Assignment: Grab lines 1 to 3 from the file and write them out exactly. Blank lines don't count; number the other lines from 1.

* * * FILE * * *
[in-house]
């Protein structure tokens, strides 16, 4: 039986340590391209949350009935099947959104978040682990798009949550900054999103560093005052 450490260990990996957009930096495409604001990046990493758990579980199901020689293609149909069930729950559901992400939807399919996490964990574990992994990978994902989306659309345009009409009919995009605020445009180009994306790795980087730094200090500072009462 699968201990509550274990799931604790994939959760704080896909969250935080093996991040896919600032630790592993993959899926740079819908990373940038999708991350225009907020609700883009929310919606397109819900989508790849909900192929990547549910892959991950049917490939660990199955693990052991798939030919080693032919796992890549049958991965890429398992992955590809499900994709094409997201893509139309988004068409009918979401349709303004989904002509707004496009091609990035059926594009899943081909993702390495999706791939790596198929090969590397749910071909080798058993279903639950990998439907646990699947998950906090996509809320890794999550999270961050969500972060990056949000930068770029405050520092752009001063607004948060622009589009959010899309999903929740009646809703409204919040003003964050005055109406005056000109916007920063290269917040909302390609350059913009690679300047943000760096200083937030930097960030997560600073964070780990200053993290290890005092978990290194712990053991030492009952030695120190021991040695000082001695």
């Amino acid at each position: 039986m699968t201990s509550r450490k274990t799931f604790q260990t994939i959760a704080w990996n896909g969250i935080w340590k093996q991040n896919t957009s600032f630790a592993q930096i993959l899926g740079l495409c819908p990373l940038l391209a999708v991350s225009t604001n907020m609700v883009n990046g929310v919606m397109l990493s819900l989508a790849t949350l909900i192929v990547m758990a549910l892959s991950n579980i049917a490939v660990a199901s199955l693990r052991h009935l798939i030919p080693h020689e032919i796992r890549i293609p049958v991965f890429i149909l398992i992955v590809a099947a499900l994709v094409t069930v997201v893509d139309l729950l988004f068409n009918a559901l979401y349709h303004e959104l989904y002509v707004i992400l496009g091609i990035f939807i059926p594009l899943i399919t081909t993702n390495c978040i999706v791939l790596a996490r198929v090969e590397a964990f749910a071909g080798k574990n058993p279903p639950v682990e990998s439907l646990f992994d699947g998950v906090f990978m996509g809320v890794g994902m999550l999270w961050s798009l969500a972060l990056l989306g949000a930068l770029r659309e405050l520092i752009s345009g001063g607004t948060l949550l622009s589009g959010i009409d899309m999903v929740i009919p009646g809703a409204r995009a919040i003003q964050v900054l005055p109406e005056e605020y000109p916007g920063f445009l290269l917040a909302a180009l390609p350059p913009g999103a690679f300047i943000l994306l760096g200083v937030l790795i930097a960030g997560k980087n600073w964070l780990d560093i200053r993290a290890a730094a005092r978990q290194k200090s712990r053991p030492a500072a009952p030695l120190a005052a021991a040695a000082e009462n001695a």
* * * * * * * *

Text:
[in-house]
């Protein structure tokens, strides 16, 4: 039986340590391209949350009935099947959104978040682990798009949550900054999103560093005052 450490260990990996957009930096495409604001990046990493758990579980199901020689293609149909069930729950559901992400939807399919996490964990574990992994990978994902989306659309345009009409009919995009605020445009180009994306790795980087730094200090500072009462 699968201990509550274990799931604790994939959760704080896909969250935080093996991040896919600032630790592993993959899926740079819908990373940038999708991350225009907020609700883009929310919606397109819900989508790849909900192929990547549910892959991950049917490939660990199955693990052991798939030919080693032919796992890549049958991965890429398992992955590809499900994709094409997201893509139309988004068409009918979401349709303004989904002509707004496009091609990035059926594009899943081909993702390495999706791939790596198929090969590397749910071909080798058993279903639950990998439907646990699947998950906090996509809320890794999550999270961050969500972060990056949000930068770029405050520092752009001063607004948060622009589009959010899309999903929740009646809703409204919040003003964050005055109406005056000109916007920063290269917040909302390609350059913009690679300047943000760096200083937030930097960030997560600073964070780990200053993290290890005092978990290194712990053991030492009952030695120190021991040695000082001695």
């Amino acid at each position: 039986m699968t201990s509550r450490k274990t799931f604790q260990t994939i959760a704080w990996n896909g969250i935080w340590k093996q991040n896919t957009s600032f630790a592993q930096i993959l899926g740079l495409c819908p990373l940038l391209a999708v991350s225009t604001n907020m609700v883009n990046g929310v919606m397109l990493s819900l989508a790849t949350l909900i192929v990547m758990a549910l892959s991950n579980i049917a490939v660990a199901s199955l693990r052991h009935l798939i030919p080693h020689e032919i796992r890549i293609p049958v991965f890429i149909l398992i992955v590809a099947a499900l994709v094409t069930v997201v893509d139309l729950l988004f068409n009918a559901l979401y349709h303004e959104l989904y002509v707004i992400l496009g091609i990035f939807i059926p594009l899943i399919t081909t993702n390495c978040i999706v791939l790596a996490r198929v090969e590397a964990f749910a071909g080798k574990n058993p279903p639950v682990e990998s439907l646990f992994d699947g998950v906090f990978m996509g809320v890794g994902m999550l999270w961050s798009l969500a972060l990056l989306g949000a930068l770029r659309e405050l520092i752009s345009g001063g607004t948060l949550l622009s589009g959010i009409d899309m999903v929740i009919p009646g809703a409204r995009a919040i003003q964050v900054l005055p109406e005056e605020y000109p916007g920063f445009l290269l917040a909302a180009l390609p350059p913009g999103a690679f300047i943000l994306l760096g200083v937030l790795i930097a960030g997560k980087n600073w964070l780990d560093i200053r993290a290890a730094a005092r978990q290194k200090s712990r053991p030492a500072a009952p030695l120190a005052a021991a040695a000082e009462n001695a």